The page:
Arizona Daily Sun, Hillary Davis) ARIZONA REPUBLIC OUT, Associated Press
FLAGSTAFF, Ariz. — The ink that will soon be pressed through the silkscreen looks edible — the black looks like cake icing, the white like marshmallow creme.
The designs shouldn't be put in your mouth, but the Flagstaff High School students who make them would like to see them on your back.
Flag High is now home to its own silkscreen print shop. Ink'd Up Designs is a learning opportunity and a real money-making business for students with a knack for the artistic and mechanical.
Sabrina Greene, a senior, had taken web and graphic design before taking up silkscreening. Popping a tiny hole in the screens can be frustrating sometimes, but she finds the work to not be too hard.
Teacher Mat Young teaches the web and graphics classes and introduction to business, but he is also interested in hands-on business administration to tie it all together. Support from administrators allowed him to start it this school year.
He said school teams spend a lot on specialty T-shirts, and they can save money by going to the in-house shop.
The equipment is housed in a classroom that used to be a cafe before the culinary classes changed course and started selling their wares out of a window attached to the kitchen. The funding, about $40,000, comes from the county joint vocational education district.
"This thing is going to pay for itself quickly, and that's without a huge markup," Young said.
Business has picked up over the year. The business came out quietly, allowing students to refine their skills, but now word is out about Ink'd Up Designs. Some days can be silent, but others can see 200 shirts spin around the press.
About 25 students are in the class, which is an internship that allows students to come in for a period (at least) as their schedule allows. The class prints shirts for clubs and teams across the district. It also takes orders from local businesses.
On Monday, students were filling an order for Sinagua Middle School's boys' basketball team. The logo, a stylized mustang head, is white atop a black shadow atop a red cotton T-shirt (Sinagua's mascot, Coconino High's colors — most Sinagua students graduate to Coconino). The graphic is big and bold, so it's forgiving of error.
Silkscreening takes effort and precision. It's not a quick process, but the finished product is tangible, practical and aesthetic.
First, students design a graphic on a computer. When it's been finalized, they print the designs on special positive film, affix the images to fine nylon screens and coat the screens in emulsion. The screens go into an exposure unit — something like a tanning bed — that bakes off excess solution. A clean stencil remains, and this is where the ink will seep through. After a wash and dry, the screens are ready to use.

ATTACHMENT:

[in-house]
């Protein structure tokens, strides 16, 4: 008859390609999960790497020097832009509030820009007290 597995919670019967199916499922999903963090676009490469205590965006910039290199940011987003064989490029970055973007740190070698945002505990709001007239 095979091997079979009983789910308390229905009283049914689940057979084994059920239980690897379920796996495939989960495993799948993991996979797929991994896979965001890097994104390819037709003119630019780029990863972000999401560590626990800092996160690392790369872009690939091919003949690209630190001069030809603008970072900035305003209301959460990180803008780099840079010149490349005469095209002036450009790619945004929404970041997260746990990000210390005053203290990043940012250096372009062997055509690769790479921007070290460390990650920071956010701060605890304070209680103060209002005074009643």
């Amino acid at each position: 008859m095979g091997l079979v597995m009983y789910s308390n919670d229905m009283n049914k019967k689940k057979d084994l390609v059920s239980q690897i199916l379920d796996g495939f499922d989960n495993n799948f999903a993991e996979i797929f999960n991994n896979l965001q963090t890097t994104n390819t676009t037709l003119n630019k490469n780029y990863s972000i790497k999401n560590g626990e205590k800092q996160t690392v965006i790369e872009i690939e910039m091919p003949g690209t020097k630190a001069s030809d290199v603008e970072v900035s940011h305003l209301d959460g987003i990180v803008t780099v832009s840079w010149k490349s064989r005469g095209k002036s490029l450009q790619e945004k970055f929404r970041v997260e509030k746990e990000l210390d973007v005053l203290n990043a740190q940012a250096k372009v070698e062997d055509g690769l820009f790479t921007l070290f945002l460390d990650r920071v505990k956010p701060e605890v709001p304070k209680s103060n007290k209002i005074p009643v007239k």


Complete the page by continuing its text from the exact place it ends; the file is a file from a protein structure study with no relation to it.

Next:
Students load the screens into their carousel press, then wrap garments around a sticky pallet that rotates under the screens to accept ink. The student sets the screen atop the shirt, then presses ink across the surface with a squeegee. Every color gets its own screen, and every color must be pressed at least once. For white on black, it's good to stamp the white image twice.
Between every layer, the shirts are flash-dried and cooled. After all the layers have been printed, the shirt goes into a conveyor belt infrared oven, which cures the design.
The oven spits the shirt into a bin, and now, you have a custom T-shirt.
Classroom aide Lori Morrison keeps an eye on students while Young is in his other classroom. She was a real estate agent before switching to teaching, so she has a business background — but silkscreening was new to her, too.
"It's a good group," she said of her students. "They all want to do something. They don't like to sit still."
Ink'd Up designs is a nonprofit, but with its modest earnings it can give back to the school, such as buying printer paper for the library.
Young said business is a very popular college major, and this class gives his students a leg up. It's also a good straight-to-work career skill.
"Most of these guys are making more than a teacher would if they know how to operate the press properly," he said.
Information from: Arizona Daily Sun, http://www.azdailysun.com/
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